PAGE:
Is a blended learning approach right for your organization? Here are five secrets of what it takes to build a winning program.
Set educational goals
Saving money and expanding training capacity might be the overall goals of moving to a blended model. But you should set educational goals that fit the new strategy.
Setting and reaching goals is also important to your staff. They need to see how their work fits in with the larger objectives of your agency. Taking the time to work with them to set targets helps them understand how they’re part of the organization and positively affects their performance.
Find ways to set small reasonable goals from the beginning, such as offering short courses for skill enhancement or in languages for a small set of your learner audience. Start small, document successes, and then plan to expand.
Include Trainers from the Start
A new training strategy does not mean your training staff will be out of a job, but they might not realize that. Remember to include your training staff from the beginning and remind them that the technology is a complement to their work in a face-to-face setting. Work with them to identify ways to use technology as a tool rather than a job replacement.
Support Learner Needs
Not all learners learn the same way: Some are better visual learners, some do fine with self-paced study, and others may have different language skills.
When you start planning for a blended training program, minimally start by looking at what your workers and your organization need. Likely, your organization will have more factors you’ll need to assess.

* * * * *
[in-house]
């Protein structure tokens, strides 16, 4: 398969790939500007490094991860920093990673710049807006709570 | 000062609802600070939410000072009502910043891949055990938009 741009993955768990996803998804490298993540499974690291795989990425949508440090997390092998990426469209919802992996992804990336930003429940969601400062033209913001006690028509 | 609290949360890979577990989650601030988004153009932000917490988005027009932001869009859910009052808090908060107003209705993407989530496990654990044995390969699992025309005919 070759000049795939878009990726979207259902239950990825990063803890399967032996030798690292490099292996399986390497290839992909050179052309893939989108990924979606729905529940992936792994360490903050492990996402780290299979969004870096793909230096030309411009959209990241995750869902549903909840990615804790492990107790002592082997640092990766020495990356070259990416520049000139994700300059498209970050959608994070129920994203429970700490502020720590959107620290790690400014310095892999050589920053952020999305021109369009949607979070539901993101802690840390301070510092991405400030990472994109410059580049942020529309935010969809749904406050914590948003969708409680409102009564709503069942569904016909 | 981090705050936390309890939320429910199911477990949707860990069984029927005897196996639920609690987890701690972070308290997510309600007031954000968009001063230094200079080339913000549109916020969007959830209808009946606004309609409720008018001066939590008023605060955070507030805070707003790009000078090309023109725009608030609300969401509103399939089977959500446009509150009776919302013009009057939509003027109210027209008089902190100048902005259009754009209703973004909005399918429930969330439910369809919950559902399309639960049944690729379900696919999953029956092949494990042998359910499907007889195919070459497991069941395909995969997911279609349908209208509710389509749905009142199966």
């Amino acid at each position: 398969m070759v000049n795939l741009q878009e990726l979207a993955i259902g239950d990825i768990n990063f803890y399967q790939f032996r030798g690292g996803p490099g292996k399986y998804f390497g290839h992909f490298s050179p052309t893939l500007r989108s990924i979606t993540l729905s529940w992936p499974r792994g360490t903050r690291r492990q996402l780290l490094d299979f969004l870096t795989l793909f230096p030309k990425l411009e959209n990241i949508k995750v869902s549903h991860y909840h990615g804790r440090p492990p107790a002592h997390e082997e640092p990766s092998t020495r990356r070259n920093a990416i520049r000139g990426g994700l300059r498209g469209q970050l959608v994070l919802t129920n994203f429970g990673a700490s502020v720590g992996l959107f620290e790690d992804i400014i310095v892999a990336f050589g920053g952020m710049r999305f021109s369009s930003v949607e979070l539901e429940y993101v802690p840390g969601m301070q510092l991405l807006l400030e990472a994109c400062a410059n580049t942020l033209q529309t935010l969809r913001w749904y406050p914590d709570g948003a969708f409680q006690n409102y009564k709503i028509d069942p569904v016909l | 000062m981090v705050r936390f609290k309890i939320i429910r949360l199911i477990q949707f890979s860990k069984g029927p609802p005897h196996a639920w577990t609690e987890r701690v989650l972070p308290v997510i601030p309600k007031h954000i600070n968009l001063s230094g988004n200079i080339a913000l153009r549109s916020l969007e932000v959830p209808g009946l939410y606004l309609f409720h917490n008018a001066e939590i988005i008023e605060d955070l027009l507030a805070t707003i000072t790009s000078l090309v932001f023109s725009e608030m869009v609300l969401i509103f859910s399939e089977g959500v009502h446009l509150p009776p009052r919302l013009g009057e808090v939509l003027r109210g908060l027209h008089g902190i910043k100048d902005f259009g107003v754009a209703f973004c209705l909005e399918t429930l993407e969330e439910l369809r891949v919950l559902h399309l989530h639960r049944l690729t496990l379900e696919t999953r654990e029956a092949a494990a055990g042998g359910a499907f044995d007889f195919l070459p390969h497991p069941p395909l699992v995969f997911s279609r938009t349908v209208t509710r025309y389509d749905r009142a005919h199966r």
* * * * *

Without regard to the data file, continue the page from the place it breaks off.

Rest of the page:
Doing a needs assessment will allow you to match your findings with a learning technology or other solution, that matches your learner population.
Get Your Employees Excited About Learning
Change is a frightening word in some organizations, and not always welcome. But if you want your training investment to pay off and help your staff retain knowledge and new skills, you’ll need to do some cheerleading.
Head off any pushback from trainers, participants, and administrative staff by focusing on excitement and motivation from the very beginning.
In general terms, this means ensuring your staff knows why they’re taking training and that the value is clear. It also means giving them educational materials that are designed for adult learners. Grown-ups need to juggle competing demands, preferred learning styles, and their own familiarity with the delivery method.
Be ready with a list of benefits and get buy-in early. Listening and being open is often the best way to address concerns. Here are some more tips on motivating distance learners.
Adapt and Evaluate
A blended learning model is new for many organizations, and new systems can be a challenge to implement.
Many administrators view evaluation as time-consuming and costly, but they shouldn’t. In fact, by ignoring how well (or poorly) your training program is engaging participants and making a difference in their work, you could be wasting time and money.
As you roll out your blended learning program, frequently evaluate it so you can quickly identify problems and address them.
The Best Training Is the Right Training
The most important takeaway when choosing a method for training your team is to find the right one that works for them. The best training—the kind that people remember and can use on the job right away—is the kind they relate to. It should be engaging, not intimidating, and empowering so when they have their new skills, they’re ready to go.